Northeastern asks judge to “reconsider” jury trial for Nahant land dispute


Elisa Figueras

Nahant Bay is designated as an “important bird area” by Mass Audubon and is a valuable habitat for lobster, flounder and other species of aquatic life, according to a report by the Massachusetts Environmental Policy Act Office.

Isabel Stephens, deputy campus editor

The dispute between residents of Nahant, Massachusetts, and Northeastern University over its planned Coastal Sustainability Institute will be tried by jury, a Land Court judge ruled Oct. 24.  On Nov. 8, the judge denied Northeastern’s request that he “reconsider” the ruling.

In his decision, Land Judge Robert B. Foster references Article 15 of the Massachusetts Constitution, which guarantees trial by jury to parties of property disputes.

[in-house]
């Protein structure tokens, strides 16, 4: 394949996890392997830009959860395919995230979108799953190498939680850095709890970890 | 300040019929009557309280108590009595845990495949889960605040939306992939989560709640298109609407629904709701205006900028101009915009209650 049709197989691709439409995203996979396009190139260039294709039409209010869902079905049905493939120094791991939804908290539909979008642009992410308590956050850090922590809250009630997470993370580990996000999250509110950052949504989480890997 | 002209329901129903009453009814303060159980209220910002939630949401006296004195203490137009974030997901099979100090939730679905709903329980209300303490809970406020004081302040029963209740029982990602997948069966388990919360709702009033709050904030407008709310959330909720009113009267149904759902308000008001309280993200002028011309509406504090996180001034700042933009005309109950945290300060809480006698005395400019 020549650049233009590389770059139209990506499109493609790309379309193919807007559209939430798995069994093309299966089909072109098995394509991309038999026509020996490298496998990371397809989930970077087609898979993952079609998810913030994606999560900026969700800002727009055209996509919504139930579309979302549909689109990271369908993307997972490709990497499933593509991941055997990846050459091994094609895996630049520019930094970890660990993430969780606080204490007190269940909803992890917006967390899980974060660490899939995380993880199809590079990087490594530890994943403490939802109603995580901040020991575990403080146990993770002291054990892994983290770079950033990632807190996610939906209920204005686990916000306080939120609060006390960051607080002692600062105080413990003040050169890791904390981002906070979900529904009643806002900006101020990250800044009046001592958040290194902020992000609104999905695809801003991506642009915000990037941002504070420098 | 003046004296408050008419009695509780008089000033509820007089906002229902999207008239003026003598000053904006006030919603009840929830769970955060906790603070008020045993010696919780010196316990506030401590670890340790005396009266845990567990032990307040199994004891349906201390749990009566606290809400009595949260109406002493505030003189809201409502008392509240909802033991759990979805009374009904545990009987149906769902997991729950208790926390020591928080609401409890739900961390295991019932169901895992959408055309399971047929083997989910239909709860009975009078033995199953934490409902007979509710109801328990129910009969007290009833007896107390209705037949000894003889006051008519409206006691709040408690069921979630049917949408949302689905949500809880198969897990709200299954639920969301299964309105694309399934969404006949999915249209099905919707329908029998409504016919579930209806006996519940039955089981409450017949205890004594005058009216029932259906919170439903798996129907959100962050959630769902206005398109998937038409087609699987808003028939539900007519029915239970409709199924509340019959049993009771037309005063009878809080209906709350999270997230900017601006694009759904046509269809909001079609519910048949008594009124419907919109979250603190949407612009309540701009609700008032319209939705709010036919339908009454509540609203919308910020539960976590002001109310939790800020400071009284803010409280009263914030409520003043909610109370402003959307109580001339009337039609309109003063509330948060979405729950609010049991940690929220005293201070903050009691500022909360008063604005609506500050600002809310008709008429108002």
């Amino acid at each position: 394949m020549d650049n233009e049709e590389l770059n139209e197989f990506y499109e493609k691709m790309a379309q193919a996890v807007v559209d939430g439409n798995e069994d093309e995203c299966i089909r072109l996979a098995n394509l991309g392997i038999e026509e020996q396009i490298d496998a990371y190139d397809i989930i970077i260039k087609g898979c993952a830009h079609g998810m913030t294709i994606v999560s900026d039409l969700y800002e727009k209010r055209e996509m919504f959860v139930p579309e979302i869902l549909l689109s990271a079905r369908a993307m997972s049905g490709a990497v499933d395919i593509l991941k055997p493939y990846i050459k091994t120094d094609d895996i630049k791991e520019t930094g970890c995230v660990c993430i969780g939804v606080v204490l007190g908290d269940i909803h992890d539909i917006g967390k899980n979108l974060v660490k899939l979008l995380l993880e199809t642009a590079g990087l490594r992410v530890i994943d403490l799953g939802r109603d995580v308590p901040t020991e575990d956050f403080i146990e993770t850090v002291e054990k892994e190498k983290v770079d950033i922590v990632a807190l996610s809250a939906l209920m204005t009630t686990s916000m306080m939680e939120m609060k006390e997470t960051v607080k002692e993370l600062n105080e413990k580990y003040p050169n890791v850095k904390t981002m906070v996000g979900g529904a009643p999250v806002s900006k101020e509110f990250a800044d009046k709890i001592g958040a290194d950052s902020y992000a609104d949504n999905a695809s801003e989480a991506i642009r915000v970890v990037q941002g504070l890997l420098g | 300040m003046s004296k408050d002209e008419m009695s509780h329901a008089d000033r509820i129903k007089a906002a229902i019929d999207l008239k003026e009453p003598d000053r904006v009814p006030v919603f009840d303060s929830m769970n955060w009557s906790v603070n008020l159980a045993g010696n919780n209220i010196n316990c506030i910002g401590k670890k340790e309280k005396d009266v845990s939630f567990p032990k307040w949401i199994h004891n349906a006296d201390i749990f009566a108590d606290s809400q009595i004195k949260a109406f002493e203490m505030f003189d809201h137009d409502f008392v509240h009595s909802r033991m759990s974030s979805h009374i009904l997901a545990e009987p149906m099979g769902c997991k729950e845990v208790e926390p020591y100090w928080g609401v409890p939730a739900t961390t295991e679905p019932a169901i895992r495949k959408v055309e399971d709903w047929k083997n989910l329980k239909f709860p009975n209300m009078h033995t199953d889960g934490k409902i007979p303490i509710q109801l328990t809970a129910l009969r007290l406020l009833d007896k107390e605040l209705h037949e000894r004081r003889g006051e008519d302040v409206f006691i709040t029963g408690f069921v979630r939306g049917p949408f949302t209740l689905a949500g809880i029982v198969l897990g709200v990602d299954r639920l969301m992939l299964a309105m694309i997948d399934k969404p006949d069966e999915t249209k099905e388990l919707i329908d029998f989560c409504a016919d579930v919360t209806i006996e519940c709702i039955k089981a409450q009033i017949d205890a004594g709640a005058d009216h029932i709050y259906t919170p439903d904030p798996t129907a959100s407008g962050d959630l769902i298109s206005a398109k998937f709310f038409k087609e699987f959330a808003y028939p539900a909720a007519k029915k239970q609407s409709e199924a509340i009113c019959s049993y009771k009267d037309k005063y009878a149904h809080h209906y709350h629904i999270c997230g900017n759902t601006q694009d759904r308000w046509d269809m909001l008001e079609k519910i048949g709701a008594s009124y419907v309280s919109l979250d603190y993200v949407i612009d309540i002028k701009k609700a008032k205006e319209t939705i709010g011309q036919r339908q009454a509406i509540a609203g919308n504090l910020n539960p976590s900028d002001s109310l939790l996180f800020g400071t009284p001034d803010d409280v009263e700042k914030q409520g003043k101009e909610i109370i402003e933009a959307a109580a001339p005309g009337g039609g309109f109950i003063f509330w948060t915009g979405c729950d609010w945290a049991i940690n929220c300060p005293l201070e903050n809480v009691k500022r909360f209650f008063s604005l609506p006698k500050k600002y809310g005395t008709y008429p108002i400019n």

In their letter to Northeastern this July, Nahant residents argued the land the university plans to develop is zoned as “public,” citing environmental concerns, decades of public use and documents from 1965 that show Northeastern administrators intended to make the East Point site a “wildlife preserve.” Northeastern’s Aug. 9 lawsuit seeks a declaration that it had not publicly dedicated the land, presenting its 1965 deed as evidence.

Foster’s decision tasks jurors with determining whether the university had a clear, unequivocal and permanent intent to use the land as an ecological preserve and whether this intent was accepted by residents of Nahant. The case will move forward in Essex County Superior Court.